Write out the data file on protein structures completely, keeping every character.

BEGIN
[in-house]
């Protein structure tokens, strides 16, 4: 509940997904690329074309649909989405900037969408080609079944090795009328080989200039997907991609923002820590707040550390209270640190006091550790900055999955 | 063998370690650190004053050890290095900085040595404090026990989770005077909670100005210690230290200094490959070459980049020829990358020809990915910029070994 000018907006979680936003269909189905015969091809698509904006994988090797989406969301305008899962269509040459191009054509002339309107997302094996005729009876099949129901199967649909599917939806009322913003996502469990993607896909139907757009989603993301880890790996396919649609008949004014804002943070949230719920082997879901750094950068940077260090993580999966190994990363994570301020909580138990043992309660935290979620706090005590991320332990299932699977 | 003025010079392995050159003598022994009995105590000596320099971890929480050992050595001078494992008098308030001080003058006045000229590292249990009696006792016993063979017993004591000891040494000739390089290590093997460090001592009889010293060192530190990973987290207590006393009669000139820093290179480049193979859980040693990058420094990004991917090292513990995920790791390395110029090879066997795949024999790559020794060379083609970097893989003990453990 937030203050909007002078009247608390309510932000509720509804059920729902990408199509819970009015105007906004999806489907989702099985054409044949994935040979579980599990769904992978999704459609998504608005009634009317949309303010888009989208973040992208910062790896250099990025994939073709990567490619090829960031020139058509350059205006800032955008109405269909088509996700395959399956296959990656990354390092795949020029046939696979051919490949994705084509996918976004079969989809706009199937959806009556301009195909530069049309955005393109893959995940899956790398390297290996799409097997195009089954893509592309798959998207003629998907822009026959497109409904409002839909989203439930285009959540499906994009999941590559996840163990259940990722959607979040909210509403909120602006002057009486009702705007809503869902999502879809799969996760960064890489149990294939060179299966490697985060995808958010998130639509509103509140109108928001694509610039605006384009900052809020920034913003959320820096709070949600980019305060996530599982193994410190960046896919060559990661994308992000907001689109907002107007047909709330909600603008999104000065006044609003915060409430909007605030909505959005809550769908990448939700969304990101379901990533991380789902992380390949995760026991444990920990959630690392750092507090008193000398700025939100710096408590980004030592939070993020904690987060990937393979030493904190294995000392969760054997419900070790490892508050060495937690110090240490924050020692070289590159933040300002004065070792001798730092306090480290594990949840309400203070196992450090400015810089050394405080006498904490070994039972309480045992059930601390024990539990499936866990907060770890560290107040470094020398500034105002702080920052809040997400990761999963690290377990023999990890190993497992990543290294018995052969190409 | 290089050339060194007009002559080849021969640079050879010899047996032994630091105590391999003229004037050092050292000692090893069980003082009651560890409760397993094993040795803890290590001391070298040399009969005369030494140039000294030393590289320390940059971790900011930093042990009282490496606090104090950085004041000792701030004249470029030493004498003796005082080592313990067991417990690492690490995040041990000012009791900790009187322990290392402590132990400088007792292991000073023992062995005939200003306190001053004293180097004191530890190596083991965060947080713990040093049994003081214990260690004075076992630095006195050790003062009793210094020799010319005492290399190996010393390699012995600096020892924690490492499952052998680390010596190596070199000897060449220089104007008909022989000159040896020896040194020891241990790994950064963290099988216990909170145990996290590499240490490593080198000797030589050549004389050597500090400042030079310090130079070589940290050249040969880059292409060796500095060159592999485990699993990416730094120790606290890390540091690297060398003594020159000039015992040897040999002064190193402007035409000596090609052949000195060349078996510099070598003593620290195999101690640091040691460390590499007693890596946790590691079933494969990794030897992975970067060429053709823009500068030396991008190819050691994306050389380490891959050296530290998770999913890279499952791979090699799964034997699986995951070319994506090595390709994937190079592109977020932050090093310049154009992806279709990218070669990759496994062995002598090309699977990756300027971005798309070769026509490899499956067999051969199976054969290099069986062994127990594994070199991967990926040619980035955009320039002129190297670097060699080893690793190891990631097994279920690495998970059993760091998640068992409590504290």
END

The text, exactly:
[in-house]
């Protein structure tokens, strides 16, 4: 509940997904690329074309649909989405900037969408080609079944090795009328080989200039997907991609923002820590707040550390209270640190006091550790900055999955 | 063998370690650190004053050890290095900085040595404090026990989770005077909670100005210690230290200094490959070459980049020829990358020809990915910029070994 000018907006979680936003269909189905015969091809698509904006994988090797989406969301305008899962269509040459191009054509002339309107997302094996005729009876099949129901199967649909599917939806009322913003996502469990993607896909139907757009989603993301880890790996396919649609008949004014804002943070949230719920082997879901750094950068940077260090993580999966190994990363994570301020909580138990043992309660935290979620706090005590991320332990299932699977 | 003025010079392995050159003598022994009995105590000596320099971890929480050992050595001078494992008098308030001080003058006045000229590292249990009696006792016993063979017993004591000891040494000739390089290590093997460090001592009889010293060192530190990973987290207590006393009669000139820093290179480049193979859980040693990058420094990004991917090292513990995920790791390395110029090879066997795949024999790559020794060379083609970097893989003990453990 937030203050909007002078009247608390309510932000509720509804059920729902990408199509819970009015105007906004999806489907989702099985054409044949994935040979579980599990769904992978999704459609998504608005009634009317949309303010888009989208973040992208910062790896250099990025994939073709990567490619090829960031020139058509350059205006800032955008109405269909088509996700395959399956296959990656990354390092795949020029046939696979051919490949994705084509996918976004079969989809706009199937959806009556301009195909530069049309955005393109893959995940899956790398390297290996799409097997195009089954893509592309798959998207003629998907822009026959497109409904409002839909989203439930285009959540499906994009999941590559996840163990259940990722959607979040909210509403909120602006002057009486009702705007809503869902999502879809799969996760960064890489149990294939060179299966490697985060995808958010998130639509509103509140109108928001694509610039605006384009900052809020920034913003959320820096709070949600980019305060996530599982193994410190960046896919060559990661994308992000907001689109907002107007047909709330909600603008999104000065006044609003915060409430909007605030909505959005809550769908990448939700969304990101379901990533991380789902992380390949995760026991444990920990959630690392750092507090008193000398700025939100710096408590980004030592939070993020904690987060990937393979030493904190294995000392969760054997419900070790490892508050060495937690110090240490924050020692070289590159933040300002004065070792001798730092306090480290594990949840309400203070196992450090400015810089050394405080006498904490070994039972309480045992059930601390024990539990499936866990907060770890560290107040470094020398500034105002702080920052809040997400990761999963690290377990023999990890190993497992990543290294018995052969190409 | 290089050339060194007009002559080849021969640079050879010899047996032994630091105590391999003229004037050092050292000692090893069980003082009651560890409760397993094993040795803890290590001391070298040399009969005369030494140039000294030393590289320390940059971790900011930093042990009282490496606090104090950085004041000792701030004249470029030493004498003796005082080592313990067991417990690492690490995040041990000012009791900790009187322990290392402590132990400088007792292991000073023992062995005939200003306190001053004293180097004191530890190596083991965060947080713990040093049994003081214990260690004075076992630095006195050790003062009793210094020799010319005492290399190996010393390699012995600096020892924690490492499952052998680390010596190596070199000897060449220089104007008909022989000159040896020896040194020891241990790994950064963290099988216990909170145990996290590499240490490593080198000797030589050549004389050597500090400042030079310090130079070589940290050249040969880059292409060796500095060159592999485990699993990416730094120790606290890390540091690297060398003594020159000039015992040897040999002064190193402007035409000596090609052949000195060349078996510099070598003593620290195999101690640091040691460390590499007693890596946790590691079933494969990794030897992975970067060429053709823009500068030396991008190819050691994306050389380490891959050296530290998770999913890279499952791979090699799964034997699986995951070319994506090595390709994937190079592109977020932050090093310049154009992806279709990218070669990759496994062995002598090309699977990756300027971005798309070769026509490899499956067999051969199976054969290099069986062994127990594994070199991967990926040619980035955009320039002129190297670097060699080893690793190891990631097994279920690495998970059993760091998640068992409590504290």